(February 18, 1950 – August 6, 2009) was an American filmmaker.
Beginning as an author of humorous essays and stories for National Lampoon, he went on to write and direct some of the most successful live-action comedy films of the 1980s and 1990s such as National Lampoon's Vacation (1983) and its sequels National Lampoon's European Vacation (1985) and National Lampoon's Christmas Vacation (1989); Mr.
Mom (1983), Sixteen Candles (1984), Weird Science (1985), The Breakfast Club (1985), Ferris Bueller's Day Off (1986), Pretty in Pink (1986), Some Kind of Wonderful (1987), Planes, Trains and Automobiles (1987), She's Having a Baby (1988), Uncle Buck (1989), Dutch (1991), Dennis the Menace (1993), Baby's Day Out (1994), the Beethoven franchise (co-written under a pseudonym with Amy Holden-Jones) and Home Alone (1990) and its sequels Home Alone 2: Lost in New York (1992) and Home Alone 3 (1997).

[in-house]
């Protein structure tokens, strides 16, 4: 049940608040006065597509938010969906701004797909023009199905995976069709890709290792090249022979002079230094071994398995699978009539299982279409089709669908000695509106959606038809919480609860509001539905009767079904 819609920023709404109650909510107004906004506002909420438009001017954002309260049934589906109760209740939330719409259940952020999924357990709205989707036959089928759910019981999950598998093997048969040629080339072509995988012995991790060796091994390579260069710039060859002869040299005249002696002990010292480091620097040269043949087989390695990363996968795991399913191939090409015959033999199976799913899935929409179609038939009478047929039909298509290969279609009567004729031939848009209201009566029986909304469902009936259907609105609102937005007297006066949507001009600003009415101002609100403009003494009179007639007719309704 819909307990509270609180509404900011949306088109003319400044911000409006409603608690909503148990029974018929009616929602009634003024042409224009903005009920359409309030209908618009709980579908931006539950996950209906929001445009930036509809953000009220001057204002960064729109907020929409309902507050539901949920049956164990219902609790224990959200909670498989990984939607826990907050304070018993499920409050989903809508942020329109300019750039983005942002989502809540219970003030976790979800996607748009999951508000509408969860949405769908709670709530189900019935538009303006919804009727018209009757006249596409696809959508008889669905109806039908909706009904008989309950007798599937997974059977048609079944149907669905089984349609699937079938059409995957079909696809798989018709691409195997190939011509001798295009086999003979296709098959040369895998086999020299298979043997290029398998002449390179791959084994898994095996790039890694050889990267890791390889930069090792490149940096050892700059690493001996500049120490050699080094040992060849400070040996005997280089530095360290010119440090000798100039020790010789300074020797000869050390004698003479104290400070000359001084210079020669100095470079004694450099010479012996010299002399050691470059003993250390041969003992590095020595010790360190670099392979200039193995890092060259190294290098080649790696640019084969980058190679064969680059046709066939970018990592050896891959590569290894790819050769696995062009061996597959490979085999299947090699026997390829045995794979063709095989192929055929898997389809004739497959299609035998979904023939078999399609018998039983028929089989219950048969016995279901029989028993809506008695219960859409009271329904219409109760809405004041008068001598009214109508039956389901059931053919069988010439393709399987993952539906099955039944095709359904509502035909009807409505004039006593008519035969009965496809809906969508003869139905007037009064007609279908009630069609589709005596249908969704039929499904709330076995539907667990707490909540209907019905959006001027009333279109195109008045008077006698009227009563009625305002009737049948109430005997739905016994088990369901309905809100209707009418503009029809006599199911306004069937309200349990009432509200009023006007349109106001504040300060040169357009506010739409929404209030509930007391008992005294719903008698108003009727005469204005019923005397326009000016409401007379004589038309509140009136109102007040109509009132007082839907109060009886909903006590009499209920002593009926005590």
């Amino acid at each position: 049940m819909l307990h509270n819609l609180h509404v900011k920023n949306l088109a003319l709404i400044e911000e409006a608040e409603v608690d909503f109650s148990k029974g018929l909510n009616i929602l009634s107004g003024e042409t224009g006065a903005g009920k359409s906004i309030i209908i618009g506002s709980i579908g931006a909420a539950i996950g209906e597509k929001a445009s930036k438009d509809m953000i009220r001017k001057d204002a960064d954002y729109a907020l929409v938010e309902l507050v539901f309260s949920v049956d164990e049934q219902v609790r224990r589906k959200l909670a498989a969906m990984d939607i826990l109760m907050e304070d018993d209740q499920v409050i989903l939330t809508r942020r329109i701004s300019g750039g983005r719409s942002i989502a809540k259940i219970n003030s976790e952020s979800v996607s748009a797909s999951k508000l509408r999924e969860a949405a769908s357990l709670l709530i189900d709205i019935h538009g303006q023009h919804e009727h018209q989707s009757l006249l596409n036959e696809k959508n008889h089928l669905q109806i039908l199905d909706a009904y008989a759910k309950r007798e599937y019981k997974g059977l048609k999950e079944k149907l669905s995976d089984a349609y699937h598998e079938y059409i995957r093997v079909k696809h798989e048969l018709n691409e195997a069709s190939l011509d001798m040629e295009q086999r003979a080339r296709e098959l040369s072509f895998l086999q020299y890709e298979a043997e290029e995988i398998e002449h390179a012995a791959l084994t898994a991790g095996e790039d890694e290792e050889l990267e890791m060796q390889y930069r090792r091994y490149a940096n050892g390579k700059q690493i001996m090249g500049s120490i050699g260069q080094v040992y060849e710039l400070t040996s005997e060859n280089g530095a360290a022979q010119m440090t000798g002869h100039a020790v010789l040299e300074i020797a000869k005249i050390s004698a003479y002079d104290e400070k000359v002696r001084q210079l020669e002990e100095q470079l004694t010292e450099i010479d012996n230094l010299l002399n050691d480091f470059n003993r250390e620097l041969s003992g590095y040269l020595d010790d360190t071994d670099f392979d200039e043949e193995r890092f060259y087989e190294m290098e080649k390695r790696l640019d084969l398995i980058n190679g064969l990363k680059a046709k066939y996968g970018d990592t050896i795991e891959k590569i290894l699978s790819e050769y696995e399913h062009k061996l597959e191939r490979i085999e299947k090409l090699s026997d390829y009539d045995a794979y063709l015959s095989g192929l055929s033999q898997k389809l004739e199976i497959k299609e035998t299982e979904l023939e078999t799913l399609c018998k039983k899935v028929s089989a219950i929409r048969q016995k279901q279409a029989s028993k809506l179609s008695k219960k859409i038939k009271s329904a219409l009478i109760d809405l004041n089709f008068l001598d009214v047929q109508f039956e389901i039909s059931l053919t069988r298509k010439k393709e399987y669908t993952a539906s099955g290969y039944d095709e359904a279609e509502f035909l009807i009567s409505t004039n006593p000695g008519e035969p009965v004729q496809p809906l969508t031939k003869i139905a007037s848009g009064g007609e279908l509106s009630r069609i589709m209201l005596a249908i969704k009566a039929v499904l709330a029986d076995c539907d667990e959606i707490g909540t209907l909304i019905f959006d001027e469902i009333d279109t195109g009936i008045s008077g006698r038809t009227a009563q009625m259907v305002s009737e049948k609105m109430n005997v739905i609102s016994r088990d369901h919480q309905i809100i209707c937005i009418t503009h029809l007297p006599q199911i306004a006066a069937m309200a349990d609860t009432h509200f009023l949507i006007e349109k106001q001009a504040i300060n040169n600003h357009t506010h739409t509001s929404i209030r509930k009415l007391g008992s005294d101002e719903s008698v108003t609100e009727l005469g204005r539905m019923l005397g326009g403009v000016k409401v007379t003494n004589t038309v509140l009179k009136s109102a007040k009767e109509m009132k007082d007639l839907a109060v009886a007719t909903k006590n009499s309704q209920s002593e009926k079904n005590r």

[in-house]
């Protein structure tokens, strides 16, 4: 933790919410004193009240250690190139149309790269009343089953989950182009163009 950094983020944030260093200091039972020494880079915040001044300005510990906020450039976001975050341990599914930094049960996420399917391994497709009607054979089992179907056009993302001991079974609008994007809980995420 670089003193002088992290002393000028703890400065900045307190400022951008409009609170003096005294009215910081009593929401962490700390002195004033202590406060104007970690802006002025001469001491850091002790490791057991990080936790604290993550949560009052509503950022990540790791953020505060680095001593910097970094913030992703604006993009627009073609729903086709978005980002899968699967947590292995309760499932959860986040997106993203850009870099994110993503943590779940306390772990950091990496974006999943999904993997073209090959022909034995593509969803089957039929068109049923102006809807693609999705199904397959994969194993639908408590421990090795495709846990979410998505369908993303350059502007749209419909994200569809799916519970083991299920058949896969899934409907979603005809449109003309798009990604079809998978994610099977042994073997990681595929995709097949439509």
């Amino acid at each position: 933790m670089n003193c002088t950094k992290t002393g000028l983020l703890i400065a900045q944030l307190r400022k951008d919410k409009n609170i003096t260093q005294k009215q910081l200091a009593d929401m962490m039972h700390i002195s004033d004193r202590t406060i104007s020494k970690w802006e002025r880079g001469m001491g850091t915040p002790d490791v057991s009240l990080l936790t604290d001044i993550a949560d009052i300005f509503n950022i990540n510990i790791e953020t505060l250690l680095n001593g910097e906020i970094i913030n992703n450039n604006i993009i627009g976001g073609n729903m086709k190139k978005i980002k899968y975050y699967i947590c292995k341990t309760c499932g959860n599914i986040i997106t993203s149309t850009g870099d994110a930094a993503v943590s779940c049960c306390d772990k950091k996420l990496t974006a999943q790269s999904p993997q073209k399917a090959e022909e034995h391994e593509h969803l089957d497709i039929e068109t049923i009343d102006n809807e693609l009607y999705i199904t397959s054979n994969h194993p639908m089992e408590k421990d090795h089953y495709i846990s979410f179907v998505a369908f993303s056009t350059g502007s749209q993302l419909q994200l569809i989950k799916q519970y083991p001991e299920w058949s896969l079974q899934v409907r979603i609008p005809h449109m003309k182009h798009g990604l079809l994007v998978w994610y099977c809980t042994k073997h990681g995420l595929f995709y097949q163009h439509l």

Most of Hughes's work is set in the Chicago metropolitan area.
He is best known for his coming-of-age teen comedy films which often combined magic realism with honest depictions of suburban teenage life.
Many of his most enduring characters from these years were written for Molly Ringwald, who was Hughes's muse.
While out on a walk one morning in New York in the summer of 2009, Hughes suffered a fatal heart attack.
His legacy after his death was honored by many, including at the 82nd Academy Awards by actors with whom he had worked such as Matthew Broderick, Ringwald, Anthony Michael Hall and Macaulay Culkin among others.
Actors whose careers Hughes helped launch include Michael Keaton, Hall, Bill Paxton, Broderick, Culkin and members of the Brat Pack group.